While the widespread popularity of very simple poetry is concerning to some, personally my biggest concern with this community on Instagram is the bubble. A space where anyone with a smartphone can get comfortable and have their egos inflated, with very little encouragement to push their boundaries and improve as writers. This is most telling when writers publish a book and get offended by anything that is not a glowing review. If you are looking to become the best writer possible, shouldn’t you be thankful for criticism? I just don’t understand. The publishing aspect is also treated very casually. There is always a fear of a vanity publisher on the prowl, eager to take your money with lackluster results. Many accomplished poets go years before publishing their debut book. Some people on Instagram crank them out faster than Dyson vacuums (and the both suck).
But it’s not all bad. There are some great things happening. For starters, it’s an easy way to meet other poets and share your work. Just a simple comment or DM on another writer’s post can be the beginning of something magical. Okay, maybe not that serious, but it’s a great way to network with like-minded individuals. I’ve met some amazing writers on Instagram and watching them do their thing encourages me to keep trekking along when I’m feeling unmotivated. Most importantly, they help keep me accountable for my own goals. For example, as delayed as my forthcoming chapbook is, I don’t think it would be as far along if it weren’t for these friends asking me how it is progressing or telling me they’re looking forward to reading it.
Some of these friends may have never touched poetry if it weren’t for Instagram, which leads me to my second point. Instagram has made poetry so much more accessible to people that may not have sought it out otherwise. If nothing else, this platform has increased our audience and encouraged people to try writing poetry themselves. Sure, not all of it is amazing, but I have never seen such energy around poetry before and it’s been great seeing all these newer writers give it a shot. When I started writing poetry about 14 years ago, I used to be the weird one huddled in a corner while blasting Linkin Park. Now I have a community of people to be weird with me.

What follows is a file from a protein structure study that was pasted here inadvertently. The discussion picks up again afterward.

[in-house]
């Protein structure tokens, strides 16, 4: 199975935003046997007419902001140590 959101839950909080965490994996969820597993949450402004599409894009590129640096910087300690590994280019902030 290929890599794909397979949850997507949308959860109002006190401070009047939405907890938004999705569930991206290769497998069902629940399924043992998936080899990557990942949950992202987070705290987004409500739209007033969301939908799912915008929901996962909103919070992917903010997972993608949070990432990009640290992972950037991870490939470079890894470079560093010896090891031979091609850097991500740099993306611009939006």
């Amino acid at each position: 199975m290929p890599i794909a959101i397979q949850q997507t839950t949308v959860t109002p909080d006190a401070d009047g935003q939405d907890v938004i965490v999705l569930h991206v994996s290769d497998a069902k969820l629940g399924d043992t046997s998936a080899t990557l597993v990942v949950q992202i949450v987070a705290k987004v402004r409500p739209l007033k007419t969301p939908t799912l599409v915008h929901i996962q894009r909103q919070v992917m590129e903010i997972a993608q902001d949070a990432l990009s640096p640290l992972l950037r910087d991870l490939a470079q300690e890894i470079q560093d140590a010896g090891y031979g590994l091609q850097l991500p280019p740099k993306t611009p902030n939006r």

But in the end, it doesn’t even matter. Sorry I couldn’t resist. (If you don’t get the reference, reevaluate your life.) In the end, Instagram is a great place for poetry if you keep a couple things in mind:
1. Don’t let it get to your head. Your follower count, likes, etc. is not a good metric for how skilled of a writer you are.
2. Constructive criticism and people willing to give it are hard to find on Instagram. Value these people. Seriously. Hug their knees and never let go.
3. Don’t feel like you must change what you post in order to become more popular, but understand that the platform does lend itself better to posts that can be digested in a few seconds tops. (I’m still posting full poems regardless.)
4. Don’t worry about what others are doing, just do you. Who cares if someone has 40k followers while you have 50. Getting bitter about it is wasted energy. Focus on your craft instead. Who knows, you may already be the more skilled writer.
Until next time, this is me, backing away slowly to Kendrick Lamar’s HUMBLE. Sit down. Be Humble.
Daniel “dchang” Chang is a New York City based creative. When he is not writing, he is wandering the city with his camera or eating aesthetically pleasing food (it doesn’t have to taste good, just should look good for the camera.) You can find him on social media @this.is.dchang